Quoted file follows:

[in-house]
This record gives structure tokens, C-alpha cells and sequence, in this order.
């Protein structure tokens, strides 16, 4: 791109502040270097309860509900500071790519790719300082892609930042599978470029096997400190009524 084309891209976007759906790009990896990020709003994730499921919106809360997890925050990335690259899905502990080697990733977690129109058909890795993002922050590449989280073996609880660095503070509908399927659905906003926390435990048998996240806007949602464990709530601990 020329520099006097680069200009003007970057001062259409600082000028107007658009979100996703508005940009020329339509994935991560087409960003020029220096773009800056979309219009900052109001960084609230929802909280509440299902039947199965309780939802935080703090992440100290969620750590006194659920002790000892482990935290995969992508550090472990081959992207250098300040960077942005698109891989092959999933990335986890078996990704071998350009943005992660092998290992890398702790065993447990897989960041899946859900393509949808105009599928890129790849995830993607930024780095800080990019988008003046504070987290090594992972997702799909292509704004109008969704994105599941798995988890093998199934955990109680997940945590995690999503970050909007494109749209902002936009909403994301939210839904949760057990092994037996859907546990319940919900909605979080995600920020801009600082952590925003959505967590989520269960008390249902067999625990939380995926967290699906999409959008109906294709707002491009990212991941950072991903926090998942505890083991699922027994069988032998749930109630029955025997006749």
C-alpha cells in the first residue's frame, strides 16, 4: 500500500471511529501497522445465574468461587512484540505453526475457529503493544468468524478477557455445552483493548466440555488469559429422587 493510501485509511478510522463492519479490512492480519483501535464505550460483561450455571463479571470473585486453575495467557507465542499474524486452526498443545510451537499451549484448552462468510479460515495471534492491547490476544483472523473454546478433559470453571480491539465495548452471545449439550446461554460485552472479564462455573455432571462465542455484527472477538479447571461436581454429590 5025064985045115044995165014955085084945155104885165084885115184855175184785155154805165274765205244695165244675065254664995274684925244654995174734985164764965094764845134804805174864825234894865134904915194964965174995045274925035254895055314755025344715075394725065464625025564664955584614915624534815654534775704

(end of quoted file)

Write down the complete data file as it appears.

[in-house]
This record gives structure tokens, C-alpha cells and sequence, in this order.
């Protein structure tokens, strides 16, 4: 791109502040270097309860509900500071790519790719300082892609930042599978470029096997400190009524 084309891209976007759906790009990896990020709003994730499921919106809360997890925050990335690259899905502990080697990733977690129109058909890795993002922050590449989280073996609880660095503070509908399927659905906003926390435990048998996240806007949602464990709530601990 020329520099006097680069200009003007970057001062259409600082000028107007658009979100996703508005940009020329339509994935991560087409960003020029220096773009800056979309219009900052109001960084609230929802909280509440299902039947199965309780939802935080703090992440100290969620750590006194659920002790000892482990935290995969992508550090472990081959992207250098300040960077942005698109891989092959999933990335986890078996990704071998350009943005992660092998290992890398702790065993447990897989960041899946859900393509949808105009599928890129790849995830993607930024780095800080990019988008003046504070987290090594992972997702799909292509704004109008969704994105599941798995988890093998199934955990109680997940945590995690999503970050909007494109749209902002936009909403994301939210839904949760057990092994037996859907546990319940919900909605979080995600920020801009600082952590925003959505967590989520269960008390249902067999625990939380995926967290699906999409959008109906294709707002491009990212991941950072991903926090998942505890083991699922027994069988032998749930109630029955025997006749």
C-alpha cells in the first residue's frame, strides 16, 4: 500500500471511529501497522445465574468461587512484540505453526475457529503493544468468524478477557455445552483493548466440555488469559429422587 493510501485509511478510522463492519479490512492480519483501535464505550460483561450455571463479571470473585486453575495467557507465542499474524486452526498443545510451537499451549484448552462468510479460515495471534492491547490476544483472523473454546478433559470453571480491539465495548452471545449439550446461554460485552472479564462455573455432571462465542455484527472477538479447571461436581454429590 5025064985045115044995165014955085084945155104885165084885115184855175184785155154805165274765205244695165244675065254664995274684925244654995174734985164764965094764845134804805174864825234894865134904915194964965174995045274925035254895055314755025344715075394725065464625025564664955584614915624534815654534775704